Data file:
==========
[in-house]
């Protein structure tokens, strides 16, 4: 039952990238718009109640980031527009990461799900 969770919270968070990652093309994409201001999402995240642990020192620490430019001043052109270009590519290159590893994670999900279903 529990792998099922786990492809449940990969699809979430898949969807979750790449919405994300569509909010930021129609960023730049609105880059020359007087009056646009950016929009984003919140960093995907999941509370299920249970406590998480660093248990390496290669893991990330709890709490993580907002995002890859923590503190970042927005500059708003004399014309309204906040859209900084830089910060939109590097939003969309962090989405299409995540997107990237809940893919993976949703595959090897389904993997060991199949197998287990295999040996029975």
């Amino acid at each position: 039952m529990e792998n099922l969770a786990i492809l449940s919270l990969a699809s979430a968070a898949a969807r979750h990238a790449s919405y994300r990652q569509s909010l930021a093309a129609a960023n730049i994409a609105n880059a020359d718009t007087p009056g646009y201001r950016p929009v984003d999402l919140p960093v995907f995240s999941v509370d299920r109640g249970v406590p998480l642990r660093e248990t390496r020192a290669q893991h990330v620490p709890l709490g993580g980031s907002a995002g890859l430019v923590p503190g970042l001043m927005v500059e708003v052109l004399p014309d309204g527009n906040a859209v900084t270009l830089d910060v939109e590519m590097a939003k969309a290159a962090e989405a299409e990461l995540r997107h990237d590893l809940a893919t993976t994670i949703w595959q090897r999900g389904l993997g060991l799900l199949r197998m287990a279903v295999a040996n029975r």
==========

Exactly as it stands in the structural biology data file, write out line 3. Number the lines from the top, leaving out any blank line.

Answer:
């Amino acid at each position: 039952m529990e792998n099922l969770a786990i492809l449940s919270l990969a699809s979430a968070a898949a969807r979750h990238a790449s919405y994300r990652q569509s909010l930021a093309a129609a960023n730049i994409a609105n880059a020359d718009t007087p009056g646009y201001r950016p929009v984003d999402l919140p960093v995907f995240s999941v509370d299920r109640g249970v406590p998480l642990r660093e248990t390496r020192a290669q893991h990330v620490p709890l709490g993580g980031s907002a995002g890859l430019v923590p503190g970042l001043m927005v500059e708003v052109l004399p014309d309204g527009n906040a859209v900084t270009l830089d910060v939109e590519m590097a939003k969309a290159a962090e989405a299409e990461l995540r997107h990237d590893l809940a893919t993976t994670i949703w595959q090897r999900g389904l993997g060991l799900l199949r197998m287990a279903v295999a040996n029975r």